Saturday, April 14, 2018

Equal Rites by: Terry Pratchett

Equal Rites is about million in one chances, eighth sons of eighth sons, men, women, witches, wizards, and numbers.  Terry Pratchett’s third Discworld novel takes on a new main character in the form of Esk Smith, meant to be an eighth son of an eighth son and ergo a wizard, but she comes out a daughter.  She still becomes a wizard of course, but not without lack of trying as Drum Billet passes on his powers before the cosmic mix up can be found and our dear old Death takes him away before they can be taken back, and now we have Esk destined to become a wizard even if the world around her tells her that women cannot be wizards.  Witches surely but never wizards.  Ironic that this is a girl power narrative often confused to be written by a woman implying that men cannot write satisfactory girl power narratives.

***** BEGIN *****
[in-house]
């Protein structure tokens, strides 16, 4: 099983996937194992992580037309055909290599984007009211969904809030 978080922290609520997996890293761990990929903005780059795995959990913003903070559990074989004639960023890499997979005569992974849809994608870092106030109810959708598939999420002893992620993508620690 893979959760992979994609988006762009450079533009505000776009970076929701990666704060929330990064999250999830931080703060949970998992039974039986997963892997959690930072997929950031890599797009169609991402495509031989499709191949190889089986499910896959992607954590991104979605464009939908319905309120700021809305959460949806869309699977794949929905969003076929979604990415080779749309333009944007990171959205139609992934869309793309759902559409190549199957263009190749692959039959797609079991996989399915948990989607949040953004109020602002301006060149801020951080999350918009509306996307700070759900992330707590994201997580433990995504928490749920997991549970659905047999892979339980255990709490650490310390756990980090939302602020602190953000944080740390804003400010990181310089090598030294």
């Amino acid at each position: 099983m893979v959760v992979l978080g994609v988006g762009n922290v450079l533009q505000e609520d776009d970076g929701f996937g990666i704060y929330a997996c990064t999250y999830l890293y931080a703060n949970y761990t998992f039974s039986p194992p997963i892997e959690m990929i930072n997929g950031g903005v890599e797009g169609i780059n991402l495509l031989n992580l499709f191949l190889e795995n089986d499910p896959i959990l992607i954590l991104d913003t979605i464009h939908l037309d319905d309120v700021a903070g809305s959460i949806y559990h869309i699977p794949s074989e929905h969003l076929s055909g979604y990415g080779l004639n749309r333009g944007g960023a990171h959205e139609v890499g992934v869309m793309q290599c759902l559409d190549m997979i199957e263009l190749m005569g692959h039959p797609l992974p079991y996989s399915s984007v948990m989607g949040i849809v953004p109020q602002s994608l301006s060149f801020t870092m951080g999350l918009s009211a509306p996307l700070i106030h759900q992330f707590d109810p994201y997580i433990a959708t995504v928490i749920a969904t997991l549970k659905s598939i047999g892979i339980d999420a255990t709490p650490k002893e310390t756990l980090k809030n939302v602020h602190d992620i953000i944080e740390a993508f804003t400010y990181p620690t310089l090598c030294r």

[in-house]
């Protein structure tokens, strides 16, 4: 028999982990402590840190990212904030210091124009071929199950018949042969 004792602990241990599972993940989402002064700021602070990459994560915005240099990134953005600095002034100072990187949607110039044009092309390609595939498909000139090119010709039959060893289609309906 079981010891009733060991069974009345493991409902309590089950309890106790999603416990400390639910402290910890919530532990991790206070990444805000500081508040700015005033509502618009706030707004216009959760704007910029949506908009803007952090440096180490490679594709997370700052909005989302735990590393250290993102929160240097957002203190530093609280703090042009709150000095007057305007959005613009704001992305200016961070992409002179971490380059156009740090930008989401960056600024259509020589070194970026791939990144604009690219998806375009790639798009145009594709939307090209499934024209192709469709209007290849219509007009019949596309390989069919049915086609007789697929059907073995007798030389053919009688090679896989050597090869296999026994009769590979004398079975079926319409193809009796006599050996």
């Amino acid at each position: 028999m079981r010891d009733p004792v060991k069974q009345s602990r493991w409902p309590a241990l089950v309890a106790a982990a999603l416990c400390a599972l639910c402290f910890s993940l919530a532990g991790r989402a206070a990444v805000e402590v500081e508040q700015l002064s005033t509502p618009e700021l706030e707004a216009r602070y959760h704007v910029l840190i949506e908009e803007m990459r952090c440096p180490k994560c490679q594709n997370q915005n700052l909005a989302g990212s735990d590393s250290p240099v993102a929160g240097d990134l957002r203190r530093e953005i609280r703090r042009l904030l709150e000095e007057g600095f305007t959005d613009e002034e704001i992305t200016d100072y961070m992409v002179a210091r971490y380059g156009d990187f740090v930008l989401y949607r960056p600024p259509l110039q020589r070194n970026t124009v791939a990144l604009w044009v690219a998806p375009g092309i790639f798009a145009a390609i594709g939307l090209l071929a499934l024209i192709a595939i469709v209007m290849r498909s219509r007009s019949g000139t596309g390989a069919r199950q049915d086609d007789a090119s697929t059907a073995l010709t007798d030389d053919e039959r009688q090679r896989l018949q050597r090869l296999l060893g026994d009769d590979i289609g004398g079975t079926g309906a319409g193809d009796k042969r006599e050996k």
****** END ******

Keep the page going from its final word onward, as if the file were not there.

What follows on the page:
The simple girl power narrative in the book is the weakest aspect, mainly because after the first few mentions and the first few times Esk overcomes someone saying she cannot do something because she’s a girl, it becomes rather boring as the book comes to the same flaws as The Color of Magic and The Light Fantastic.  The plot is paper thin and really there so Pratchett can move from one scenario to another scenario.  At least we do not have a third book of this happening to Rincewind and Twoflower, as they’re characters are developed enough as a third book would have the narrative become stale.  Pratchett decides to introduce an entirely new set of characters to facilitate a new story.  Eskarina Smith is the novel’s plucky young protagonist, who is written perfectly as a child.  Esk never feels like one of those too perfect to believe perfect children, nor one of those too evil to believe troubled children.  She has her moments of naiveite, not understanding how the world works and her wizard’s staff facilitating this worldview through its weird actions.